And most crucially perhaps, I've got to get rid of my self-loathing, which has lived side by side with my arrogance for the whole 41. Perhaps if I get rid of the guilt some of it will go. Perhaps if I get rid of the anger too, which in some senses is on the same power circuit as the guilt. As is the arrogance, which causes an aloofness that separates you from the people who might reinforce your self-esteem with love and attention.

People began coming back to me when I remembered how important they were (I say remembered because when I was 16/ 17/ 18 I had the wisdom to place my friendships with Helen and Lisa and Salvatore high on my list of priorities--stopped doing so and withdrew into myself for 24 years after drunkenness, romantic disappointment and general exhaustion hit me)(as the saying goes, I never do anything by halves, me). So, what next?

Now I practice not ruining my friendships through possessive insecurity (I keep thinking I'm going to) , and staying out there in the world rather than scrambling back up to my divine eyrie the first time something upsets me.

If I hold my nerve and maintain my balance--if I pray for strength and guidance, and thank God every day for what He has given to me--love will come. And if it doesn't I'll be a heck of a lot happier about the bus stop and the rain.

Good Times And Lonesome Blues

Fits of strangeness continue--emotional weather squally to storm-tossed. But when the sun shines through the rain, the views are wonderful. And good things are coming to me by the day. L. nurtures and guides me despite my peculiarity, and the occasional tantrum I throw her way: without her I never would have been able to understand what is really happening to me, nor see the way out of the labyrinth up to the stars. C., despite his superior sexual magnetism, is the twin I never had. My daughter texts me every other day, and last night out of the blue I heard from someone else, a woman I used to work with but haven't seen since she left the job, a beautiful brilliant girl with a degree who worked under me for a while and with whom I used to have good meaty conversations--I didn't expect to hear from her again, but there she was texting me in the middle of the night telling me about her new job. We are going for a coffee in a couple of weeks. And you would have to know my whole sordid history to know how much it delights me when I get an email or an S.P. comment from a member of the Hodder clan.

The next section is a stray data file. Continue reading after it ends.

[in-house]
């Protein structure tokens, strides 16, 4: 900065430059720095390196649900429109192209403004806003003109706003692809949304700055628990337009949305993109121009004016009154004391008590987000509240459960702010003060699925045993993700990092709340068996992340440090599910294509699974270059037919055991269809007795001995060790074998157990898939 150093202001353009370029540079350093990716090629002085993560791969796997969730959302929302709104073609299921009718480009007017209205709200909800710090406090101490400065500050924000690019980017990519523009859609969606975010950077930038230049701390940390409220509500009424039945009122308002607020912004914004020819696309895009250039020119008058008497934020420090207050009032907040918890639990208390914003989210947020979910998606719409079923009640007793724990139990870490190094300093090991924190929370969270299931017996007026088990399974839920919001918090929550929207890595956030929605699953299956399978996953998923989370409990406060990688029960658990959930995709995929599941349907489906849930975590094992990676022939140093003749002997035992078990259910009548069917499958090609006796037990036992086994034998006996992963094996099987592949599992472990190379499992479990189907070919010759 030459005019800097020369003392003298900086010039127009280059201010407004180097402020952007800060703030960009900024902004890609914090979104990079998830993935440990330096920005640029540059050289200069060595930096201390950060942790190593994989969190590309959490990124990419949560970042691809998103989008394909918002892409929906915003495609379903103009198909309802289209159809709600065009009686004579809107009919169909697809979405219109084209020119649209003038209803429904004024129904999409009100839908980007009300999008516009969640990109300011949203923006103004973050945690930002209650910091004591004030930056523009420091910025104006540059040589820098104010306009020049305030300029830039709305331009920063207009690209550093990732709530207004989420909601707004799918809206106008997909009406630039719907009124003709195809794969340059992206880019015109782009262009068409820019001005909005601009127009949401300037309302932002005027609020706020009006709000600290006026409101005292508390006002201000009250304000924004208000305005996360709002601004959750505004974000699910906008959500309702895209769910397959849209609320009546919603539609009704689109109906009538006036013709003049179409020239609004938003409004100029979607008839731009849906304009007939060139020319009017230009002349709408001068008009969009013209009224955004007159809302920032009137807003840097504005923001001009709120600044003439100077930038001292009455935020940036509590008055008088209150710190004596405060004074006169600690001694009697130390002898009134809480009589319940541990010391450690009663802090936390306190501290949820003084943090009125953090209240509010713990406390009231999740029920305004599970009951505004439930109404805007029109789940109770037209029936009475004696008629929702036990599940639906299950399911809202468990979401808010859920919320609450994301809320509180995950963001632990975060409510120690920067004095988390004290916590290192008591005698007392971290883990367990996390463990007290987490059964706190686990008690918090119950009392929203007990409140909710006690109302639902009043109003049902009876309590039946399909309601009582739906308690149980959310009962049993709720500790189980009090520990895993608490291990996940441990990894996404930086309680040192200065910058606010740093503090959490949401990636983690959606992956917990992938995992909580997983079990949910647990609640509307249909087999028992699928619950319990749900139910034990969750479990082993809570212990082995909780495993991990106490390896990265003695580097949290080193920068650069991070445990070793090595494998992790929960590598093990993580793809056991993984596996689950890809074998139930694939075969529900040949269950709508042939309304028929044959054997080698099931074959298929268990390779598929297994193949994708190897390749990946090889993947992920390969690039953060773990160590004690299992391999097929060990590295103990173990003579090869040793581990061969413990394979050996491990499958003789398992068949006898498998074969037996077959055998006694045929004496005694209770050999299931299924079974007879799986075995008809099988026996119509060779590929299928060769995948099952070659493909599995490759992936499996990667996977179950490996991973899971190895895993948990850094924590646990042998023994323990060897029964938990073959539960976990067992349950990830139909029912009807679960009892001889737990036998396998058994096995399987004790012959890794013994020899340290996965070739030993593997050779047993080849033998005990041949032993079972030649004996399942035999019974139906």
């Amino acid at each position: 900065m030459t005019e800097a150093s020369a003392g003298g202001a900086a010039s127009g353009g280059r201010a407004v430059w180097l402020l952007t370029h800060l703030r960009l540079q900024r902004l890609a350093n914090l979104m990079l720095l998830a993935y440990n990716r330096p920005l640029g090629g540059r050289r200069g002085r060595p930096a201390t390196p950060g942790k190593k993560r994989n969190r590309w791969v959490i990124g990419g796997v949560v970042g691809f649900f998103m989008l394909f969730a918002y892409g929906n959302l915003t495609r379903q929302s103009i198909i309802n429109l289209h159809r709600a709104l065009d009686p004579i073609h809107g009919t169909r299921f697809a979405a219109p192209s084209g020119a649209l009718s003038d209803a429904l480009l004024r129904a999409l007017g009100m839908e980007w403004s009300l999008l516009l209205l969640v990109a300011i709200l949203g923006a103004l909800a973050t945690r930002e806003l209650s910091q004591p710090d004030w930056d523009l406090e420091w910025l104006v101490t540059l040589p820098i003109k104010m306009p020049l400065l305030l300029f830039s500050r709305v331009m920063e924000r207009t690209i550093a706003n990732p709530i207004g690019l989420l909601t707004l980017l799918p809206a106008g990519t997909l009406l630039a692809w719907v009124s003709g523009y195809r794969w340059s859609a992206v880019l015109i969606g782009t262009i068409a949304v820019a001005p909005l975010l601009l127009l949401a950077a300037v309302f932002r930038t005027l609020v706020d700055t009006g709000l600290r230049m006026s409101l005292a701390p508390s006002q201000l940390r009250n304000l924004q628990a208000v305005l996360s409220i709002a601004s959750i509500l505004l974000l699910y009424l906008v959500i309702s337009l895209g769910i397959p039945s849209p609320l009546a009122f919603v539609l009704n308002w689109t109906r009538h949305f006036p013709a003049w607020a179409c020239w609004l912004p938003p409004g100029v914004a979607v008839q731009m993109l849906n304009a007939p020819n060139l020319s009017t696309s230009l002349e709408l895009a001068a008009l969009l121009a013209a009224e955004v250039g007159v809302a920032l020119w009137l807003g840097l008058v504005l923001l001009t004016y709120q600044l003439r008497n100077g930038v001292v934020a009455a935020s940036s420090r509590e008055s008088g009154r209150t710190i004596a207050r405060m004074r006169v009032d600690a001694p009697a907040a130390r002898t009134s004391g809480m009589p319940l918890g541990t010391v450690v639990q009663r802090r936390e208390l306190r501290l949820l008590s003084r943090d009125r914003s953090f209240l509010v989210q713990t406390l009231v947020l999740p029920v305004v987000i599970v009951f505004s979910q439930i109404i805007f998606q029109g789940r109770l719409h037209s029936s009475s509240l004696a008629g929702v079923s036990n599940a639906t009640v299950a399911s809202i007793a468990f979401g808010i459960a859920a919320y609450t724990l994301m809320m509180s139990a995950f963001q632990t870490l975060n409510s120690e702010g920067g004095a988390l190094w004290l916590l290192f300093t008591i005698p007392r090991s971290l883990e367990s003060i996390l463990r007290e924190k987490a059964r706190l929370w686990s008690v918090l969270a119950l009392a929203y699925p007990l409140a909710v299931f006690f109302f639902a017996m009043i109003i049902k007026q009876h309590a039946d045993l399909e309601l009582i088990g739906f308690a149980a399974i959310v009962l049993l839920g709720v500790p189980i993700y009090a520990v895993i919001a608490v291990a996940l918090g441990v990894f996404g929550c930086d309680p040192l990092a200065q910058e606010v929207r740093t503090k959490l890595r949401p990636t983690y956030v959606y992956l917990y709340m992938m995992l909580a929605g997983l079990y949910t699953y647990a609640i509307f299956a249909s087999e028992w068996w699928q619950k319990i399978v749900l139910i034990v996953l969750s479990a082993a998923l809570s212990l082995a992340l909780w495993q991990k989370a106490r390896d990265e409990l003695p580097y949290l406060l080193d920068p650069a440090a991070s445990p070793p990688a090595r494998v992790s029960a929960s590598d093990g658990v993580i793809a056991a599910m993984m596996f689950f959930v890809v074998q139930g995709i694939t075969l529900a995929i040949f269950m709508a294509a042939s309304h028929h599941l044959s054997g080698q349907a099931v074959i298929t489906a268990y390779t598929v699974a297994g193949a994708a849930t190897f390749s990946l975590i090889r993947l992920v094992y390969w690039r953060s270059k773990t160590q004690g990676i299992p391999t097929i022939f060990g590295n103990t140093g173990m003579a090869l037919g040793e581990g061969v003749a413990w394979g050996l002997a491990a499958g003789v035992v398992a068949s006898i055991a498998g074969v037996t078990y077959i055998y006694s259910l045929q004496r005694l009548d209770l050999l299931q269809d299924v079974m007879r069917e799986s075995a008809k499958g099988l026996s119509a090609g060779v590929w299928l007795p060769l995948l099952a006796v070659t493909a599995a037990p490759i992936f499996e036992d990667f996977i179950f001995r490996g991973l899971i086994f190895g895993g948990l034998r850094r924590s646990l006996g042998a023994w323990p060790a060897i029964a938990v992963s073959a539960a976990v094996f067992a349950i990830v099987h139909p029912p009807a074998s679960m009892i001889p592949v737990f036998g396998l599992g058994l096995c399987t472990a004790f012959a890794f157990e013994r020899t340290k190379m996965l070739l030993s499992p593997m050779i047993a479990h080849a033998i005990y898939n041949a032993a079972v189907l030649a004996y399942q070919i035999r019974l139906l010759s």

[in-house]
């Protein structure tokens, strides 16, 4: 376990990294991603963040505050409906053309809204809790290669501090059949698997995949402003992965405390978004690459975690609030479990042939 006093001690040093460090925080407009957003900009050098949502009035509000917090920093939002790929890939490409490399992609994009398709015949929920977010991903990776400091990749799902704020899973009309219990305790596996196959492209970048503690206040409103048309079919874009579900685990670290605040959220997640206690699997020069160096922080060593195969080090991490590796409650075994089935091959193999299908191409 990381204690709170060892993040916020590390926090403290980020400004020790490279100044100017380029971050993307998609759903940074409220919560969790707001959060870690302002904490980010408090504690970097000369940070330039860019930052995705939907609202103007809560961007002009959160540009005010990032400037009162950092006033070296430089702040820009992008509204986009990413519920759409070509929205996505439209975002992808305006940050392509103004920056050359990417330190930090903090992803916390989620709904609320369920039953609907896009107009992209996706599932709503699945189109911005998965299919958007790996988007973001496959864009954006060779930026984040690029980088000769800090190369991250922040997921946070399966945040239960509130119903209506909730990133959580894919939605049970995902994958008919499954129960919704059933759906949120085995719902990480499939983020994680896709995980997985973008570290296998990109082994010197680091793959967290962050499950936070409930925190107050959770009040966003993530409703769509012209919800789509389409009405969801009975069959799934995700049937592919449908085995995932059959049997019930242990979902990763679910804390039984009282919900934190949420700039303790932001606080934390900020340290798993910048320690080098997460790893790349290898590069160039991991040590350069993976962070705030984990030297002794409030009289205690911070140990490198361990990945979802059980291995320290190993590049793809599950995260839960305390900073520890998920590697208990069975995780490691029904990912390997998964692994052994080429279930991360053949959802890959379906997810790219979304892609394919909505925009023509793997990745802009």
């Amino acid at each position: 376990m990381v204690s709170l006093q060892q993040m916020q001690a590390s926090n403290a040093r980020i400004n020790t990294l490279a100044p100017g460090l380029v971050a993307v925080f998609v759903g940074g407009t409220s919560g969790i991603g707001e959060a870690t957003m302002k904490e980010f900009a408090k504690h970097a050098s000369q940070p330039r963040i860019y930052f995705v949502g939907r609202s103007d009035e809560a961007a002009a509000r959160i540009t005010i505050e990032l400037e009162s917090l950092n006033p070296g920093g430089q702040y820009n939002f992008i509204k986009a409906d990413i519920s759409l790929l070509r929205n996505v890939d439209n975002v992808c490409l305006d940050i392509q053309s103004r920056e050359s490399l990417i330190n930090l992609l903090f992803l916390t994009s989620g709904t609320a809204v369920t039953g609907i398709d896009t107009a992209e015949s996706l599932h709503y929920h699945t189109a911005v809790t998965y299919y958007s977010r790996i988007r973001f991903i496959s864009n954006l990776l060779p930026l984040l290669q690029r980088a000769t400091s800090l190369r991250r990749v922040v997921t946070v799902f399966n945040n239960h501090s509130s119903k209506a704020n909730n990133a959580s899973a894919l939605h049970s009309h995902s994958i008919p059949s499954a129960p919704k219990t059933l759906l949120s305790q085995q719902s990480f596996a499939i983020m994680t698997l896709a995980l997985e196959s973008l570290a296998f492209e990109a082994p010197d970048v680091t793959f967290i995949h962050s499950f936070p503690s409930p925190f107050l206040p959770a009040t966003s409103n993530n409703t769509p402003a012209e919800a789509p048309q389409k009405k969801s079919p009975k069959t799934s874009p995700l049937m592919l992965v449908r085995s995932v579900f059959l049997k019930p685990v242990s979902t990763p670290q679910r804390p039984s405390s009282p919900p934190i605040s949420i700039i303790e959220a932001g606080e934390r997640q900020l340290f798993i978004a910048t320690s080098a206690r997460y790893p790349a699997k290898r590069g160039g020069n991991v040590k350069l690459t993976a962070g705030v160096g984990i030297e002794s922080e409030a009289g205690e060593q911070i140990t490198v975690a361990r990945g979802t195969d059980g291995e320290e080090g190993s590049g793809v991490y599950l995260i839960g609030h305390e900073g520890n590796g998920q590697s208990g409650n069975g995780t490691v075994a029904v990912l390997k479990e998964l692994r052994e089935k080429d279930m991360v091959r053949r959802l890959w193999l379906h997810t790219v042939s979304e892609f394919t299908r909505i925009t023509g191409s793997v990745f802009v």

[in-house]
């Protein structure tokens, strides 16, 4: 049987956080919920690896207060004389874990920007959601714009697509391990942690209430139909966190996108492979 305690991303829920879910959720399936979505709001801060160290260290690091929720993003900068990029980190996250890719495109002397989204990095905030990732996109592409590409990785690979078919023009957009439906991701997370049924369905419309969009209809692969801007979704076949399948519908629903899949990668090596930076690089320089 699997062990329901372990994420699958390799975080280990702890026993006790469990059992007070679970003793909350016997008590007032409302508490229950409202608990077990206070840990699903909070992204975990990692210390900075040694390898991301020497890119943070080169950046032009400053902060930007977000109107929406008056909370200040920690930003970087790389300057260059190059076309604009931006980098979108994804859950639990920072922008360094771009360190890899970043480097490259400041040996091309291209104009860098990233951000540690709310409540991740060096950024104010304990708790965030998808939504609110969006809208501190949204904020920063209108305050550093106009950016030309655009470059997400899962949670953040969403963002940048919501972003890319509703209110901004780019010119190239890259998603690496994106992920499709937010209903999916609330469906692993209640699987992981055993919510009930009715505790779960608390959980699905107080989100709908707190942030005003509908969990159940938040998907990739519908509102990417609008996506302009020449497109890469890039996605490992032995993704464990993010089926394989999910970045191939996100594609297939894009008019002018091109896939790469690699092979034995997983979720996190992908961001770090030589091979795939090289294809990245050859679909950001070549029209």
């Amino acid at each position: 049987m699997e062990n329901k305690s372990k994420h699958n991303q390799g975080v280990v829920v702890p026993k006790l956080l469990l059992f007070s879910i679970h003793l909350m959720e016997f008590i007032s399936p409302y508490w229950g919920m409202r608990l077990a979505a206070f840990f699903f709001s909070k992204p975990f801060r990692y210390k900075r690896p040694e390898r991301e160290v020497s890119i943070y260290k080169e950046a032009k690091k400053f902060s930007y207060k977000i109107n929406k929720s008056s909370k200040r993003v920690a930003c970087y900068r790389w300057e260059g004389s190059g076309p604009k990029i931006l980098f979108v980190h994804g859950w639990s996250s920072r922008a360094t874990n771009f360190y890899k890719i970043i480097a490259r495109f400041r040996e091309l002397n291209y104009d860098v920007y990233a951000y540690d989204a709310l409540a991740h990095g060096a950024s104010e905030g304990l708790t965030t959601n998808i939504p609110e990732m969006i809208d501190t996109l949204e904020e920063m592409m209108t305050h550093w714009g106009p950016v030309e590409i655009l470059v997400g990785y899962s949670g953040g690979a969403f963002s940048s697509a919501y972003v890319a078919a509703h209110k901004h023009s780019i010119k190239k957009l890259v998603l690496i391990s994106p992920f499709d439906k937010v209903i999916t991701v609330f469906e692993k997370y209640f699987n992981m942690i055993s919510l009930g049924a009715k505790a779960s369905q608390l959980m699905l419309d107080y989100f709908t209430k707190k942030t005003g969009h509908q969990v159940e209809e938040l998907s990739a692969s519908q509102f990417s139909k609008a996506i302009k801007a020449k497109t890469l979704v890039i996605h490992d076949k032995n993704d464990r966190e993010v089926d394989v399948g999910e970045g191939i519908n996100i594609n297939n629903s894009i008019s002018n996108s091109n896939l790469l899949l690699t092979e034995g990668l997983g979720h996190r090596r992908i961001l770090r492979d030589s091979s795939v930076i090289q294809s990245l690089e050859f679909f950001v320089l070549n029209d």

From living in a people-less vaccuum I am now in the wonderful situation of having good friendly contact with a growing number of people. Which makes my occasional feeling of bottomless loneliness all the harder to fathom, but there you go. There are other reasons why that feeling may come to bite my arse so often, and they are being dealt with. I got a crucifix hanging from my ceiling that says the soul-gnawing lonesome blues aren't going to beat this boy.

Unhappiness Is Relative

Most of the people I work with know my friend C. He worked at the same place before I did, and it seems everybody liked him. In fact, two of my colleagues, both attractive young women, have told me in the last month that they used to fancy him. I also hear a rumour that he is disproportionately blessed in the manhood department.

What the hell has he got to be depressed about?????!!!!!!!!!

We had barely entered the present decade the last time anybody told me I was attractive. And as gorgeous as that one was, she was also suicidally depressed and addicted to booze and pills. Lord knows how focussed the image was that she saw of me when she gazed into my eyes so admiringly.

The abiding memory I have of her is the day she vomited out of the car window while driving us through heavy traffic in the middle of Northampton. Gorgeous girl, but as deficient in sophistication as C. apparently is superfluous in cock.

Wednesday, September 06, 2006


When everything else fails to lift your spirits, buy a pair of expensive socks.

I did yesterday. And when I put them on this morning, it felt like the first time the woman of your dreams puts her hand in yours.

I'm telling you, expensive socks. There's no better cure for the blues.

Who's Gonna Protect My Insecurity Now?

"I'm gonna be a lonely, deaf sex-beggar" ~ line just heard on Everybody Loves Raymond

Hmm. My fate also, if things keep going as swimmingly as they are.